The Competition

Some small hydro screens have just a short length of large diameter pipe with holes or slits cut in it. These can be partially dammed around to keep them submerged. This type of screen has problems— vulnerability to rock damage and gradual blocking of the screen holes. Hole size is limited by the turbine jet nozzle size. The screen must not allow particles larger than the nozzle to pass through, or else the jet is liable to block. If this happens suddenly, the pipe may burst due to surge.

The Tyrolean style weir is a more expensive but partially self-cleaning intake. This screen is angled away from the flow like the Aqua Shear, so it is less susceptible to blockage and boulder damage. Its self-cleaning effects are limited, however, so it is still more vulnerable to blockage than the Aqua Shear. Complicated concrete construction can result in this intake design costing more than an Aqua Shear intake.

A last type of intake screen is the automatic screen cleaner, or "screener." In this type of system, a hydraulically operated brush or scraper periodically brushes the screen to remove debris. These are becoming more popular, despite being expensive and requiring power. Due to the relatively high power demand, these screen cleaners are not considered appropriate for small domestic systems.

In contrast to these common intake arangements, the Coanda effect screens work exceptionally well. Three examples of hydro sites utilizing the Aqua Shear intakes follow.

4 KW System: Holiday Cottage in Wales

A full monitoring programme was completed by Dulas Ltd. in 1996 at a 4 KW system in a wooded catchment (watershed) in the mid-Wales region. The goal was to verify capacity, self-cleaning, wear, reliability, and anything that might decrease the system's capacity over time, such as algae growth or freezing. The system supplies mains power to a nearby holiday cottage, with storage heaters and dehumidifiers connected as dump loads. The loads run continuously during the long spells when the cottage is empty.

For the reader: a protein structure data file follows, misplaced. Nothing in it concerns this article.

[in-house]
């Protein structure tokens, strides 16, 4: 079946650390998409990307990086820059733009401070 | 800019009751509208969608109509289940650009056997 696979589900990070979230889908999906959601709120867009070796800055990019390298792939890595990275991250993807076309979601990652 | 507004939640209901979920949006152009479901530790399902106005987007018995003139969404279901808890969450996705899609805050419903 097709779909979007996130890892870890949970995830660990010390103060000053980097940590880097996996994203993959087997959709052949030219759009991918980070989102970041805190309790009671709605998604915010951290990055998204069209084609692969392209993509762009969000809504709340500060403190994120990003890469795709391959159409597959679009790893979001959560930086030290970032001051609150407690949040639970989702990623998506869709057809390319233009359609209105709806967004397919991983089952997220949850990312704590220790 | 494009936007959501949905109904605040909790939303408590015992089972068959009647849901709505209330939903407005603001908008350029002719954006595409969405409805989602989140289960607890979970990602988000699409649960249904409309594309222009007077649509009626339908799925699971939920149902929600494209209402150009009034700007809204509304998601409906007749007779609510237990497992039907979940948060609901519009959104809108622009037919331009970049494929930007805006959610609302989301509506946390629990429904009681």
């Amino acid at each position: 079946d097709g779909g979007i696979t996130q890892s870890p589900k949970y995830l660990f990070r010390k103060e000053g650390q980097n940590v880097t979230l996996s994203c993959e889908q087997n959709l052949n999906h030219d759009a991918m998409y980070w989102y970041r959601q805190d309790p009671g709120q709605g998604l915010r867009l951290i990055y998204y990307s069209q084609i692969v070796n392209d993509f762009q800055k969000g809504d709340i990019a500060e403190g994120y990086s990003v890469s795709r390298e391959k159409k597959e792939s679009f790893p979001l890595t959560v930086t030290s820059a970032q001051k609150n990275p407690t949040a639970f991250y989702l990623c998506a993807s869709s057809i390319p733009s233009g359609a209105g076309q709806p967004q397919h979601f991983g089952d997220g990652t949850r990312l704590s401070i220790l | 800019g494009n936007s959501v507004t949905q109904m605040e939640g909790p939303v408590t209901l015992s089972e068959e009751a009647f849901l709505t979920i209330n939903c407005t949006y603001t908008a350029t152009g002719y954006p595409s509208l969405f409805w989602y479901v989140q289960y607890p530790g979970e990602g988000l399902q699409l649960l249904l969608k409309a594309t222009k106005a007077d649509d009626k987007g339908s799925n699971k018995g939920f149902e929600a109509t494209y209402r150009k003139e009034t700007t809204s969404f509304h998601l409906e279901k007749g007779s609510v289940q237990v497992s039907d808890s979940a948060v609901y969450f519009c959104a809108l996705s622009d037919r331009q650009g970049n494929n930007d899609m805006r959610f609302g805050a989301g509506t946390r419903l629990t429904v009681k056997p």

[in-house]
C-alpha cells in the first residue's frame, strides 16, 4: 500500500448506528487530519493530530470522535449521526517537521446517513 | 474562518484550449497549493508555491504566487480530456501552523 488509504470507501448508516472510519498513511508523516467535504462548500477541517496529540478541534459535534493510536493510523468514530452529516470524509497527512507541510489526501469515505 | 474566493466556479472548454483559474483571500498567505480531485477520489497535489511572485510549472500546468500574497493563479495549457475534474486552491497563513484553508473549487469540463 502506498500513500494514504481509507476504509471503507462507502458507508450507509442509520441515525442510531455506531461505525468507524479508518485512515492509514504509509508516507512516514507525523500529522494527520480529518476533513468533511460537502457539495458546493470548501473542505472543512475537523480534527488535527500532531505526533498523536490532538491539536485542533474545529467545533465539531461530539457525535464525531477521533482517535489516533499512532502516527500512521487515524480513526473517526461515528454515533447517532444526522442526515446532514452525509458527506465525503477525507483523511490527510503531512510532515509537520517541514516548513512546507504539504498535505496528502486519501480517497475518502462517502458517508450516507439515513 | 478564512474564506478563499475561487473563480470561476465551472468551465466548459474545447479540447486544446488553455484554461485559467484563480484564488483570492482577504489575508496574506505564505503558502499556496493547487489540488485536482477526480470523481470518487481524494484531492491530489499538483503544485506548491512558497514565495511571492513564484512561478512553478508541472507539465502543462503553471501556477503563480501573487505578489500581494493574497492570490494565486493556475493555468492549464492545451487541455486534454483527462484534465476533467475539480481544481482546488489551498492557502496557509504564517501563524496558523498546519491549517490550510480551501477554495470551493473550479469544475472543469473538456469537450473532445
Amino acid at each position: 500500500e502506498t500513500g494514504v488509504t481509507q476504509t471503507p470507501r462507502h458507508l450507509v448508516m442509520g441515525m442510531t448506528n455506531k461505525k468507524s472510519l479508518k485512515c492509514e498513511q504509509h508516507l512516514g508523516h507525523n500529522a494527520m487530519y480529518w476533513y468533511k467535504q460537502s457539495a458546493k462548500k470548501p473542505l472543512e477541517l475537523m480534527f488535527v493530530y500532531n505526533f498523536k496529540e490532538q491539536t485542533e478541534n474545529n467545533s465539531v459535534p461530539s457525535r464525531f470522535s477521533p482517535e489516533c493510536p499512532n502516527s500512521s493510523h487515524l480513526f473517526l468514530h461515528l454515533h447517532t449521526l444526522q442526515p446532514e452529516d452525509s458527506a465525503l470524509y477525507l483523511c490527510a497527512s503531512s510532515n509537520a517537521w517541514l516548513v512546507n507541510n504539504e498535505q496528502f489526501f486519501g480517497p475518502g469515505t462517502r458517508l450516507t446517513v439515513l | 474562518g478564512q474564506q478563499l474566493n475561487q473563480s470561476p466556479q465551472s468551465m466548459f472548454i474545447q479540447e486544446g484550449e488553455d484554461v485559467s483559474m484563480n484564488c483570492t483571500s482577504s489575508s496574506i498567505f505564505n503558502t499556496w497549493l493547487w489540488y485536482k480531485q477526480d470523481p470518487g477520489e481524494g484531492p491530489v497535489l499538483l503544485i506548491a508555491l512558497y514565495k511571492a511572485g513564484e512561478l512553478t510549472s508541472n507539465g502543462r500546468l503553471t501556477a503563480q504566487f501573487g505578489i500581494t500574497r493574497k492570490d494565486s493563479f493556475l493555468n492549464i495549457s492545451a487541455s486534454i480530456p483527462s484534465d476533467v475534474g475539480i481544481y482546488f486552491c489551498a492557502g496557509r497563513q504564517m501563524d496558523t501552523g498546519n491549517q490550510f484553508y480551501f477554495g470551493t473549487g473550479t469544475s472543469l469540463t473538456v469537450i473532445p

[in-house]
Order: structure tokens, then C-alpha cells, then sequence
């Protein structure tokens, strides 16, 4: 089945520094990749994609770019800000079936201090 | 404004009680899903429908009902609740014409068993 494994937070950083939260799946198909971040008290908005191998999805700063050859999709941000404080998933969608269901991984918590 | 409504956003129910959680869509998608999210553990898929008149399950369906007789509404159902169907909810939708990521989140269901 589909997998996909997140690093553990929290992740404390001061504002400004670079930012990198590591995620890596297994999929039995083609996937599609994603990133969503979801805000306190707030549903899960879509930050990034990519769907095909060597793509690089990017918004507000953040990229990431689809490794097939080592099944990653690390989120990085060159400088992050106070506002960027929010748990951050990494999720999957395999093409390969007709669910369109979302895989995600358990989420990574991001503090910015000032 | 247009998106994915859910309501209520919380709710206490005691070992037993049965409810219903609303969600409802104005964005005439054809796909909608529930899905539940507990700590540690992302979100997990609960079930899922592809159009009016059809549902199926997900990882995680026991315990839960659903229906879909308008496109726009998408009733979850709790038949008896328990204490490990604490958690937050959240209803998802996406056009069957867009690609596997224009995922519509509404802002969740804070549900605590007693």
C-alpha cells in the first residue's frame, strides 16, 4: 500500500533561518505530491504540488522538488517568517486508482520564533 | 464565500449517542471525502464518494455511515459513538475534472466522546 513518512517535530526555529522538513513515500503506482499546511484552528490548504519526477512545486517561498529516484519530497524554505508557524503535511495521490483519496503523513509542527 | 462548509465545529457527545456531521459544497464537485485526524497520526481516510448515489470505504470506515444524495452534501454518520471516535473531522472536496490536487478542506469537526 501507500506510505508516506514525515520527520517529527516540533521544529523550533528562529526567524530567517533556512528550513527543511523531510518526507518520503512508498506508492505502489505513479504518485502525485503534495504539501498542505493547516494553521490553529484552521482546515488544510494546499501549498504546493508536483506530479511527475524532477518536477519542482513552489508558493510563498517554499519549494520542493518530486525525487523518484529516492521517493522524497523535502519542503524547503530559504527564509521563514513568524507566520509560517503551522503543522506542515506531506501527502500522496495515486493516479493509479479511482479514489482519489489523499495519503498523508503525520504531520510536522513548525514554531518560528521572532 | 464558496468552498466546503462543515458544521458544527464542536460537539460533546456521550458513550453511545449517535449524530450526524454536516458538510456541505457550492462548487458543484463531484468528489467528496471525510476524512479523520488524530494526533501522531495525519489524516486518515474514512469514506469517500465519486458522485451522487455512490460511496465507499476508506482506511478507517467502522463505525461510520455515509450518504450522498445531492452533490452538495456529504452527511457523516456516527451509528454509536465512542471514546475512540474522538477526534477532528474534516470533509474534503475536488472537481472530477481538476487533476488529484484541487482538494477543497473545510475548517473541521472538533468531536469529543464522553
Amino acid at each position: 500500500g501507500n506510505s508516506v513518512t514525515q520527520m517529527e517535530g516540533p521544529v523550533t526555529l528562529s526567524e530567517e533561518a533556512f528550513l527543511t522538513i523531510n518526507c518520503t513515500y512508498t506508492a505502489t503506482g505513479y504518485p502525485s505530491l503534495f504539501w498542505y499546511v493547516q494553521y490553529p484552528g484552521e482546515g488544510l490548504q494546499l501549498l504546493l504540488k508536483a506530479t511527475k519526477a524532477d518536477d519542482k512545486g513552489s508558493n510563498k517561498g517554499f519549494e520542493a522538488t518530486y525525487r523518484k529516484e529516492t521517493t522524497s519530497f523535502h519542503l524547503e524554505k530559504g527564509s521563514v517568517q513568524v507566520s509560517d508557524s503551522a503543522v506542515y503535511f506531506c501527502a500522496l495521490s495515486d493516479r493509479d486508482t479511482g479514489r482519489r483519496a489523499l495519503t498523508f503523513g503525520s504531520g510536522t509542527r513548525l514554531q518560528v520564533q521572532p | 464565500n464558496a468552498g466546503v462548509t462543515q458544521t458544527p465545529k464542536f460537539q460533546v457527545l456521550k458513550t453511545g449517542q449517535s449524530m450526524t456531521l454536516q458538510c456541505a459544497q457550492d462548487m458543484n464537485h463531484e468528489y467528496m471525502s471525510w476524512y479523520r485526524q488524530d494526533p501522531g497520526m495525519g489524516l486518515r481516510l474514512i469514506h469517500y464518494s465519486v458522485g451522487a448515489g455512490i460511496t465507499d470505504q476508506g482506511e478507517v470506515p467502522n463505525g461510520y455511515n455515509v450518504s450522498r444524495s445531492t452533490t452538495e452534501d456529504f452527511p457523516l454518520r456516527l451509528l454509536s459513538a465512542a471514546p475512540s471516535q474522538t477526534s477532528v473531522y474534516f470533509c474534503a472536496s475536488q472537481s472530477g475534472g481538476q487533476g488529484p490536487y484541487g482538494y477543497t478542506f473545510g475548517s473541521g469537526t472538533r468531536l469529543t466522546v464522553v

During the eight month monitoring period, the Aqua Shear screen worked perfectly, with no cleaning necessary. Silt exclusion was excellent, with 97 percent of silt removed, above and below 0.5 mm size. The cottage no longer suffers from dampness or mustiness when the owners turn up for a weekend, and they get clean, quiet electricity for free. Aself-cleaning screen is ideal for this kind of system where a dwelling is unoccupied for long periods.

1.75 KW System: Nant-y-Garren,Gwynedd,Wales

An old secondhand 1.75 KW Gilkes Turgo turbine and Newage generator supply Nick Mills' only electricity. The intake is remote to the house, being one mile (1.6 km) up the road, and down a steep 50 foot (15 m) gorge. The catchment area is steep and flashy (prone to flash floods), with lots of leaves every fall.

Over a period of five years, Nick tried a number of devices to reduce blockages. Watching the TV fade out and having to go out to clean the screen two or three times a week in the winter in the cold rain convinced him to do something serious. He decided it was a choice between noisy, expensive diesel power and sorting out his hydro intake.

A new intake structure with an Aqua Shear screen completely eliminated Nick's problems, and made the intake system 100 percent reliable. He has not had to visit the intake since installing the screen in 1996!

300 KW System: Swiss Alps

Entec, a Swiss renewable energy consultancy, recently completed an investigation on a 300 KW system in the high mountains of the Swiss Alps, monitoring a difficult intake. The new Aqua Shear screen replaced the original Tyrolean (drop type) intake. For thirteen months, the performance was monitored by various means including the use of an automatic camera, providing a still photograph every 24 hours.

After the new screen was fitted, the system did not shut down once due to a silted or clogged intake. Removal of debris and leaves was found to be excellent; the screen was 100 percent self-cleaning. It performed normally under freezing conditions down to -20° C (-4° F) air temperature. Freezing is prevented in very low flows by using stoplogs to direct the flow over the centre of the screen. Sand rejection was considered particularly good; 94 percent of particles greater than 0.5 mm were rejected. This investigation concluded that the screen was economically and ecologically sound for systems with sufficient head.

Maintenance-Free Intake

The Aqua Shear screen offers significant advantages in a wide range of small hydro applications as the trend to unattended systems increases. European prices start at UK£350 (about US$564), for a 7 liter per second (0.25 cf/s) capacity screen. They can be retrofitted to existing difficult sites, but are more economical when included in a new system.

The range of applications includes small hydro intakes, filtering water for agricultural irrigation, and pretreatment for municipal and industrial water supplies. Aqua Shear screens offer maintenance-free intake management. They reduce wear on turbines and completely eliminate potential blockage.


Author and Aqua Shear European manufacturer: Pete Geddes, Dulas Ltd., Unit 1, Dyfi Eco Parc, Machynlleth, Powys, Wales SY20 8AX, UK • +44 (0)1654 705000 Fax: +44 (0)1654 703000 • [email protected]

North and South American manufacturer: Aquadyne Inc., PO Box 189, Healdsburg, CA 95448 707-433-3813 • Fax: 707-433-3712 [email protected]

The Rises & Falls of Henri-Marie Coanda, Air & Space Magazine, Aug./Sept. 1989